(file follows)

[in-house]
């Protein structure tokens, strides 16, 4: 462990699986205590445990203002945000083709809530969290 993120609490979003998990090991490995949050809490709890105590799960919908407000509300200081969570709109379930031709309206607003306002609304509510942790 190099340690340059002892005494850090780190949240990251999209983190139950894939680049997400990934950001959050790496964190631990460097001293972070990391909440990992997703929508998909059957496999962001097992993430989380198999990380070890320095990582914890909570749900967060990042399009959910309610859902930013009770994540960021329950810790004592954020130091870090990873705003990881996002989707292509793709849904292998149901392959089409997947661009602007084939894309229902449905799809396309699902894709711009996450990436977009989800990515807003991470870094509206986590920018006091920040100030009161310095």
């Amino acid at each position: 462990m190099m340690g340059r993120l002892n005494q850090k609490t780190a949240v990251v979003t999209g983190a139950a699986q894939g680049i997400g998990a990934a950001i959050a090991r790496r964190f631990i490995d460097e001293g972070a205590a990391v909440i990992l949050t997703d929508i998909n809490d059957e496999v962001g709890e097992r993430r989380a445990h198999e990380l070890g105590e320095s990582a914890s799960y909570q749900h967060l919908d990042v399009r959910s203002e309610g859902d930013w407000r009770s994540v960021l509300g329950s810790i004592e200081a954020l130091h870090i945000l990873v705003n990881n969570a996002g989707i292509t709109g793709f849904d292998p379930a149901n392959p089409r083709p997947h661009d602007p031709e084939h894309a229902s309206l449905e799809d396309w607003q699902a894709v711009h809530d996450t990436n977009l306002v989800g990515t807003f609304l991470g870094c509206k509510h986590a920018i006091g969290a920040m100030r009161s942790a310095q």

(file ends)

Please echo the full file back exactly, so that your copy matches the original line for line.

[in-house]
């Protein structure tokens, strides 16, 4: 462990699986205590445990203002945000083709809530969290 993120609490979003998990090991490995949050809490709890105590799960919908407000509300200081969570709109379930031709309206607003306002609304509510942790 190099340690340059002892005494850090780190949240990251999209983190139950894939680049997400990934950001959050790496964190631990460097001293972070990391909440990992997703929508998909059957496999962001097992993430989380198999990380070890320095990582914890909570749900967060990042399009959910309610859902930013009770994540960021329950810790004592954020130091870090990873705003990881996002989707292509793709849904292998149901392959089409997947661009602007084939894309229902449905799809396309699902894709711009996450990436977009989800990515807003991470870094509206986590920018006091920040100030009161310095």
């Amino acid at each position: 462990m190099m340690g340059r993120l002892n005494q850090k609490t780190a949240v990251v979003t999209g983190a139950a699986q894939g680049i997400g998990a990934a950001i959050a090991r790496r964190f631990i490995d460097e001293g972070a205590a990391v909440i990992l949050t997703d929508i998909n809490d059957e496999v962001g709890e097992r993430r989380a445990h198999e990380l070890g105590e320095s990582a914890s799960y909570q749900h967060l919908d990042v399009r959910s203002e309610g859902d930013w407000r009770s994540v960021l509300g329950s810790i004592e200081a954020l130091h870090i945000l990873v705003n990881n969570a996002g989707i292509t709109g793709f849904d292998p379930a149901n392959p089409r083709p997947h661009d602007p031709e084939h894309a229902s309206l449905e799809d396309w607003q699902a894709v711009h809530d996450t990436n977009l306002v989800g990515t807003f609304l991470g870094c509206k509510h986590a920018i006091g969290a920040m100030r009161s942790a310095q």